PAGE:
“And then lighting is extremely important. I light absolutely 100% of the shoot stuff that I do because you just can't count on whatever the available light will be. I use Profoto gear, the Profoto TTL-S air trigger for Sony, and then Profoto B1s, B2s and B10 flashes. Sometimes I’ll use some of their fixed studio packs depending on the output that we need. With flash, I always use manual settings. I calculate what the output is from the light to the subject, and then the camera and flash stay on manual settings.”
Photo by Brian Smith.
Smith puts great importance on the quality of memory cards he uses. “I know dual cards slots was one of the absolutely huge things that people could not live without, so I give Sony a lot of credit for implementing that,” says Smith. “I know a lot of people do that, but I grew up in an age of medium-format film, so there was no, ‘Oh, I've got to shoot double of everything.’ You had one image on your film and that was fine. I will say that I always use really good memory cards, and I think that's where people make a mistake. They buy cheap, crappy cards, and then curse the camera because their card failed and it's not backed up. I think it's wonderful to have redundant backup, but I think it's more important that to use good quality cards. Because I'm using card slot one, I'm using the fast Sony SF G cards exclusively. They take advantage of how fast the camera can write, and I've had absolutely no problems with them.”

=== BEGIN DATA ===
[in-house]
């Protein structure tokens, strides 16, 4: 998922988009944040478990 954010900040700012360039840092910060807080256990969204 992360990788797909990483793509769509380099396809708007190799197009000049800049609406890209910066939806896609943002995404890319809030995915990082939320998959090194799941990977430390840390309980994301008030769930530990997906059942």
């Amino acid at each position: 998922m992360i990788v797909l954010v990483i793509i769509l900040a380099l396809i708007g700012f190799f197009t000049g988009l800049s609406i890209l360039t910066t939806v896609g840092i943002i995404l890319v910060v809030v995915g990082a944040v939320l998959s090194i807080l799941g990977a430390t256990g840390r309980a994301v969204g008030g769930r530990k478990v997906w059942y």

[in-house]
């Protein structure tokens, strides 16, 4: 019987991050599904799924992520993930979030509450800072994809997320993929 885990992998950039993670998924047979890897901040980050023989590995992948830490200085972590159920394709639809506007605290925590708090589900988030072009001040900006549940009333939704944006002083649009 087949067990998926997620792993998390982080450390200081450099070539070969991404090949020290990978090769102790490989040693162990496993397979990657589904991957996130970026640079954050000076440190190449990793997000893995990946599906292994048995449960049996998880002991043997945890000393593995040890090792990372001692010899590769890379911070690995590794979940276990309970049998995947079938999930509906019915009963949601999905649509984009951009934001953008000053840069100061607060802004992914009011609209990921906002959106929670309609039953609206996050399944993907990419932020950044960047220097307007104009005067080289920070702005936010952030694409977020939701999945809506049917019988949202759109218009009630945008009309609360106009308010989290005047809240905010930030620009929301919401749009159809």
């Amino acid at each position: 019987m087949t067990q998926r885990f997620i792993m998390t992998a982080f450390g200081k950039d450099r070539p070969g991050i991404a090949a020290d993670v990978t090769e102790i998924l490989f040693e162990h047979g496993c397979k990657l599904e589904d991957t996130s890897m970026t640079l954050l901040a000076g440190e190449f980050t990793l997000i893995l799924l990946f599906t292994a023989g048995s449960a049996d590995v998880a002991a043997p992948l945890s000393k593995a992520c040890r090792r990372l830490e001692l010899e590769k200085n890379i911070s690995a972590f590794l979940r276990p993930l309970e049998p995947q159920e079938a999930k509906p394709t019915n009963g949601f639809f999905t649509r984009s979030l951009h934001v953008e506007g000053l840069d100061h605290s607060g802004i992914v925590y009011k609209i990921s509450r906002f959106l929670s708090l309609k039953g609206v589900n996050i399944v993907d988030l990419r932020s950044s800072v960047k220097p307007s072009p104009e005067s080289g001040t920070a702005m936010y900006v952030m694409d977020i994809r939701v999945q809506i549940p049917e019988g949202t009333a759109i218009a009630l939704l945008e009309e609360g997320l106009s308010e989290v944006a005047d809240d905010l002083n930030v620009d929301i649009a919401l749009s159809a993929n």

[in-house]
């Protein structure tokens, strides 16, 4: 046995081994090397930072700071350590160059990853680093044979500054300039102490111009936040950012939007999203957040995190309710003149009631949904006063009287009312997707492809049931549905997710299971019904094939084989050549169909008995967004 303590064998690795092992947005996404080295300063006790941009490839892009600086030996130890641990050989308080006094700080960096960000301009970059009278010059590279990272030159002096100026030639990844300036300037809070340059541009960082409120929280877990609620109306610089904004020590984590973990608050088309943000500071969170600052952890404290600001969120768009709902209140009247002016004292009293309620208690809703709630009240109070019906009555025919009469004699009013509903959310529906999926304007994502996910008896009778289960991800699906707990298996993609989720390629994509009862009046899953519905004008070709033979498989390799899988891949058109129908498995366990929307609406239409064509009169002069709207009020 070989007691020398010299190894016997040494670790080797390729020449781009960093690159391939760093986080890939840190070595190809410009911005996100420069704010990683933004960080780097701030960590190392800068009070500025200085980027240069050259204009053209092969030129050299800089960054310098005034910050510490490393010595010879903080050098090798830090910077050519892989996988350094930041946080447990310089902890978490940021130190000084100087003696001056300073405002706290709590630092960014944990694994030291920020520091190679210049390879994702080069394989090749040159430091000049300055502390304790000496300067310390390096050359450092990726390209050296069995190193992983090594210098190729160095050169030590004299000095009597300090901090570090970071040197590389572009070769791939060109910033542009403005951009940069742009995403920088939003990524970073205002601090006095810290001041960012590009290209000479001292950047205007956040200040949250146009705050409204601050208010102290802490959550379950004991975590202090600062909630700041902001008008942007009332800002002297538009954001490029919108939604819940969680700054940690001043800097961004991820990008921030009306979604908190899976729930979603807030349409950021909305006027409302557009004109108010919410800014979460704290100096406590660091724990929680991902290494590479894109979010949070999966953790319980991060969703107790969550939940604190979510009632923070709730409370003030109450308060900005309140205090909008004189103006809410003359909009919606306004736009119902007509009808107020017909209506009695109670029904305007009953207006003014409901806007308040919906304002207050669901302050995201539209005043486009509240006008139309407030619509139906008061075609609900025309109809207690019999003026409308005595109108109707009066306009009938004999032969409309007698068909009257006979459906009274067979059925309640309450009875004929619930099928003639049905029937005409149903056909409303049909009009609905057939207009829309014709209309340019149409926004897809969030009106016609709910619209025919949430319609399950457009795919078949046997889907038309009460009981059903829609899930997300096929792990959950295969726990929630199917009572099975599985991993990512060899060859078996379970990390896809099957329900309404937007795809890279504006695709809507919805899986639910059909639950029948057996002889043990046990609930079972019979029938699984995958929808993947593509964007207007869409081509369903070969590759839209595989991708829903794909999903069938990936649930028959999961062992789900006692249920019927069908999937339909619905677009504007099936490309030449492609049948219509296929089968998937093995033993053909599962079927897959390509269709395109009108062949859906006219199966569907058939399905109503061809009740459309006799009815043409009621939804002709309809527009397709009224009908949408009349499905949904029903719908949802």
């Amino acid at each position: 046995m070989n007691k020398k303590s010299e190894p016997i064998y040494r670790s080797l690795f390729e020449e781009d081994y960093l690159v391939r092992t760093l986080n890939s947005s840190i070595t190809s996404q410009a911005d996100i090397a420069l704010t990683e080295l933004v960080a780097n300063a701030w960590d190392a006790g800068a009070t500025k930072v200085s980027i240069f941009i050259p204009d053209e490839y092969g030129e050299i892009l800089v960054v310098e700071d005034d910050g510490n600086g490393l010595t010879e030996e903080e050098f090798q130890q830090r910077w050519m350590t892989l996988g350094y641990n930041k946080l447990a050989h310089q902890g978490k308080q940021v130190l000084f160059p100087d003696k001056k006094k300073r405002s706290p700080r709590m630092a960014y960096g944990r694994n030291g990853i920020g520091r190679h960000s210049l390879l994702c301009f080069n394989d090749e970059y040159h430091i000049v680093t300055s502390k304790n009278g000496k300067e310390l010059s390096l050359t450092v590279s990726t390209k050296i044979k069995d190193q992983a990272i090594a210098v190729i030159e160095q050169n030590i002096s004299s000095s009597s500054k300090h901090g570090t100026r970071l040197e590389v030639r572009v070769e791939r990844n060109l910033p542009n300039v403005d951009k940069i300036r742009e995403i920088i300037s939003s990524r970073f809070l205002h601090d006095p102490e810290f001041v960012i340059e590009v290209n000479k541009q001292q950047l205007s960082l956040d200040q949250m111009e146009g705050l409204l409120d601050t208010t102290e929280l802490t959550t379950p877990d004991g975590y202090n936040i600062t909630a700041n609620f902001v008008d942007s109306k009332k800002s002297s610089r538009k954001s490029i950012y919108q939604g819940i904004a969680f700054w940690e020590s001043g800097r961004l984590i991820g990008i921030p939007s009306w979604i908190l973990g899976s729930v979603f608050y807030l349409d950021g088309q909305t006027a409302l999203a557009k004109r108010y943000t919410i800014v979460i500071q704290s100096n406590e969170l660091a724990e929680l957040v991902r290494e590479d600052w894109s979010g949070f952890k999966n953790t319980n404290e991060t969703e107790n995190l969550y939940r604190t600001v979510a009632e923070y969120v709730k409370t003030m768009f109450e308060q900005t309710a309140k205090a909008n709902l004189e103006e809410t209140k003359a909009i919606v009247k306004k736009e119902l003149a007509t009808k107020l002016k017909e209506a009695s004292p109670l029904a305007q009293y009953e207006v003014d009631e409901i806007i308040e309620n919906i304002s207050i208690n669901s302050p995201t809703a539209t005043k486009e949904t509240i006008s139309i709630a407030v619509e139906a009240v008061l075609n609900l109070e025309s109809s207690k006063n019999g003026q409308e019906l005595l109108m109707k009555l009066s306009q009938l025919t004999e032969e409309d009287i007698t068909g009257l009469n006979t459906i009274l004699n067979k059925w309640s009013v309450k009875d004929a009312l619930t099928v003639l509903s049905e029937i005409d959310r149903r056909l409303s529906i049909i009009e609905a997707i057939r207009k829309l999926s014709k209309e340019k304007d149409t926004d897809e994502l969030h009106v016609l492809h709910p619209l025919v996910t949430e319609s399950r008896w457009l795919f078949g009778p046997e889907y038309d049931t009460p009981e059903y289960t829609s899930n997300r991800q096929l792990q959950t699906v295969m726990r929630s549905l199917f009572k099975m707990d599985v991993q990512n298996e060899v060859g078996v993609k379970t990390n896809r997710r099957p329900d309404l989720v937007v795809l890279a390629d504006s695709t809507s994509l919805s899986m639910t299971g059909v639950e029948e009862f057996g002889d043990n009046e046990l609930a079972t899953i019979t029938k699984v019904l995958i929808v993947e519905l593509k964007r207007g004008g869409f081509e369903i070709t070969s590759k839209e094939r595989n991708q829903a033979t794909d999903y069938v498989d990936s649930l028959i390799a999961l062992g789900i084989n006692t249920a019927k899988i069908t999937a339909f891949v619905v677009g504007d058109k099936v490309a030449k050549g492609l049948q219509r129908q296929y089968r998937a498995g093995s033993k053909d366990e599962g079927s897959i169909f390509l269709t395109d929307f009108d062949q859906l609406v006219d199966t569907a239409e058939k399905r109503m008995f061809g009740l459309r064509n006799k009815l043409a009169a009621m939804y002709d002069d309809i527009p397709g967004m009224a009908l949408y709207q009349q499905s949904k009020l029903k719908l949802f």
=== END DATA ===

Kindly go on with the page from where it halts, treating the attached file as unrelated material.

During: Getting Set & Getting The Money Shots
When it comes to the day of the shoot, Smith says he always arrives early if possible. “I don’t like rushing, so if I can, I’d rather get there early and pre-light some situations. Once I’m set I can just relax and have a cup of coffee as opposed to running around. Of course, this isn’t always the case. I’ve had shoots where there was pretty much no setup time so you just have to show up with your gear ready to go and move fast. As a photographer, you have to be flexible because you are rarely dictating what the terms are. You want to be nimble enough that you work in a way where your subject always remains comfortable.”